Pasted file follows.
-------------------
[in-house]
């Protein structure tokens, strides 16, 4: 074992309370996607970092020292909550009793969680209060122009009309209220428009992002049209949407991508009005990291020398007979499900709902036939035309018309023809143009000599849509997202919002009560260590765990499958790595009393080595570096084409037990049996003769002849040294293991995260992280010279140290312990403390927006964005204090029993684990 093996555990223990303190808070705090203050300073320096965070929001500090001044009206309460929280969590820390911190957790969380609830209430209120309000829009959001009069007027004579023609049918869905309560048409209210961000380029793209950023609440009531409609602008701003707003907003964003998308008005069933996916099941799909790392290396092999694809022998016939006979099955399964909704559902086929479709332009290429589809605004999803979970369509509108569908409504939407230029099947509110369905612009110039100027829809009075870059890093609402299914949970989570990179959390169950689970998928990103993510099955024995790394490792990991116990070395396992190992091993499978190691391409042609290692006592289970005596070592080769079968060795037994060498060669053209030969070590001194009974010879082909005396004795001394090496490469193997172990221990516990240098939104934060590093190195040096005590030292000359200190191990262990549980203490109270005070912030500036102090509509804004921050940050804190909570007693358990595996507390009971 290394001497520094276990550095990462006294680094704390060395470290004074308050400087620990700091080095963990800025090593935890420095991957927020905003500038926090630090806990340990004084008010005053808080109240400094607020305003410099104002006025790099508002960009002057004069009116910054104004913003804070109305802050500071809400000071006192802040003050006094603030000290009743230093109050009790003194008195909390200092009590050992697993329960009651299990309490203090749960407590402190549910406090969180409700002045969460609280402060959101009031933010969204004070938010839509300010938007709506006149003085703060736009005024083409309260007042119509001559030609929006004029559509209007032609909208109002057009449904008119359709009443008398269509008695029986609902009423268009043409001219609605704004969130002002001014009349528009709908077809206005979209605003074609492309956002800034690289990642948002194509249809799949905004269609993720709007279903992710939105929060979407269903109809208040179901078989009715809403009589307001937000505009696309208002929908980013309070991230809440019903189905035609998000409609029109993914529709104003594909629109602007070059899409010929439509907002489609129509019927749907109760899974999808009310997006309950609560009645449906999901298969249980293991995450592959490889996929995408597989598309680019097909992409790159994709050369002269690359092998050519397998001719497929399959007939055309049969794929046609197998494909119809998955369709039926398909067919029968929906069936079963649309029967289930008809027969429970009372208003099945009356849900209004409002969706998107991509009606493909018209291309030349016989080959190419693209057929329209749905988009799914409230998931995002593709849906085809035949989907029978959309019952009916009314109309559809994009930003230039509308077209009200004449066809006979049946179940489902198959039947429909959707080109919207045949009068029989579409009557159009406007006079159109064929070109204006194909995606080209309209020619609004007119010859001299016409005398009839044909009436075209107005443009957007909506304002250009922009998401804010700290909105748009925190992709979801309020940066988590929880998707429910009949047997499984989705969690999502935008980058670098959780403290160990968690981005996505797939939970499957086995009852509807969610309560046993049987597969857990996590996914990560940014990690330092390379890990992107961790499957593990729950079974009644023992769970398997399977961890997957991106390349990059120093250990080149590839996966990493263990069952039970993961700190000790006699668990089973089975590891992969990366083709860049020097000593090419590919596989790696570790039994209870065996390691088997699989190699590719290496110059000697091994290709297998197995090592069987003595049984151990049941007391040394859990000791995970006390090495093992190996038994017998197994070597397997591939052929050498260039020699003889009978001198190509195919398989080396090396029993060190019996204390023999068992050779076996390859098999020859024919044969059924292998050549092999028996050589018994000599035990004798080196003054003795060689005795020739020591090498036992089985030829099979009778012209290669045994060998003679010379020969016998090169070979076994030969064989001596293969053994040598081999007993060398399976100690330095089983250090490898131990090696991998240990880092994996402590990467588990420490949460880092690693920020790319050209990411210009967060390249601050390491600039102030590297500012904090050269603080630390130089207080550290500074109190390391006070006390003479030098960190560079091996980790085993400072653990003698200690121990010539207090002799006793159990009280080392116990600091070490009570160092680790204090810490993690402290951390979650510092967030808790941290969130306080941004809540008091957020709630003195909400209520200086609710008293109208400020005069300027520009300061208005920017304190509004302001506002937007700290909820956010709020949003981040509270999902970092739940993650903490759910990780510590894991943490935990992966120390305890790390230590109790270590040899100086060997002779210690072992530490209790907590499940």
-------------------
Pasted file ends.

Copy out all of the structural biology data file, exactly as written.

[in-house]
């Protein structure tokens, strides 16, 4: 074992309370996607970092020292909550009793969680209060122009009309209220428009992002049209949407991508009005990291020398007979499900709902036939035309018309023809143009000599849509997202919002009560260590765990499958790595009393080595570096084409037990049996003769002849040294293991995260992280010279140290312990403390927006964005204090029993684990 093996555990223990303190808070705090203050300073320096965070929001500090001044009206309460929280969590820390911190957790969380609830209430209120309000829009959001009069007027004579023609049918869905309560048409209210961000380029793209950023609440009531409609602008701003707003907003964003998308008005069933996916099941799909790392290396092999694809022998016939006979099955399964909704559902086929479709332009290429589809605004999803979970369509509108569908409504939407230029099947509110369905612009110039100027829809009075870059890093609402299914949970989570990179959390169950689970998928990103993510099955024995790394490792990991116990070395396992190992091993499978190691391409042609290692006592289970005596070592080769079968060795037994060498060669053209030969070590001194009974010879082909005396004795001394090496490469193997172990221990516990240098939104934060590093190195040096005590030292000359200190191990262990549980203490109270005070912030500036102090509509804004921050940050804190909570007693358990595996507390009971 290394001497520094276990550095990462006294680094704390060395470290004074308050400087620990700091080095963990800025090593935890420095991957927020905003500038926090630090806990340990004084008010005053808080109240400094607020305003410099104002006025790099508002960009002057004069009116910054104004913003804070109305802050500071809400000071006192802040003050006094603030000290009743230093109050009790003194008195909390200092009590050992697993329960009651299990309490203090749960407590402190549910406090969180409700002045969460609280402060959101009031933010969204004070938010839509300010938007709506006149003085703060736009005024083409309260007042119509001559030609929006004029559509209007032609909208109002057009449904008119359709009443008398269509008695029986609902009423268009043409001219609605704004969130002002001014009349528009709908077809206005979209605003074609492309956002800034690289990642948002194509249809799949905004269609993720709007279903992710939105929060979407269903109809208040179901078989009715809403009589307001937000505009696309208002929908980013309070991230809440019903189905035609998000409609029109993914529709104003594909629109602007070059899409010929439509907002489609129509019927749907109760899974999808009310997006309950609560009645449906999901298969249980293991995450592959490889996929995408597989598309680019097909992409790159994709050369002269690359092998050519397998001719497929399959007939055309049969794929046609197998494909119809998955369709039926398909067919029968929906069936079963649309029967289930008809027969429970009372208003099945009356849900209004409002969706998107991509009606493909018209291309030349016989080959190419693209057929329209749905988009799914409230998931995002593709849906085809035949989907029978959309019952009916009314109309559809994009930003230039509308077209009200004449066809006979049946179940489902198959039947429909959707080109919207045949009068029989579409009557159009406007006079159109064929070109204006194909995606080209309209020619609004007119010859001299016409005398009839044909009436075209107005443009957007909506304002250009922009998401804010700290909105748009925190992709979801309020940066988590929880998707429910009949047997499984989705969690999502935008980058670098959780403290160990968690981005996505797939939970499957086995009852509807969610309560046993049987597969857990996590996914990560940014990690330092390379890990992107961790499957593990729950079974009644023992769970398997399977961890997957991106390349990059120093250990080149590839996966990493263990069952039970993961700190000790006699668990089973089975590891992969990366083709860049020097000593090419590919596989790696570790039994209870065996390691088997699989190699590719290496110059000697091994290709297998197995090592069987003595049984151990049941007391040394859990000791995970006390090495093992190996038994017998197994070597397997591939052929050498260039020699003889009978001198190509195919398989080396090396029993060190019996204390023999068992050779076996390859098999020859024919044969059924292998050549092999028996050589018994000599035990004798080196003054003795060689005795020739020591090498036992089985030829099979009778012209290669045994060998003679010379020969016998090169070979076994030969064989001596293969053994040598081999007993060398399976100690330095089983250090490898131990090696991998240990880092994996402590990467588990420490949460880092690693920020790319050209990411210009967060390249601050390491600039102030590297500012904090050269603080630390130089207080550290500074109190390391006070006390003479030098960190560079091996980790085993400072653990003698200690121990010539207090002799006793159990009280080392116990600091070490009570160092680790204090810490993690402290951390979650510092967030808790941290969130306080941004809540008091957020709630003195909400209520200086609710008293109208400020005069300027520009300061208005920017304190509004302001506002937007700290909820956010709020949003981040509270999902970092739940993650903490759910990780510590894991943490935990992966120390305890790390230590109790270590040899100086060997002779210690072992530490209790907590499940």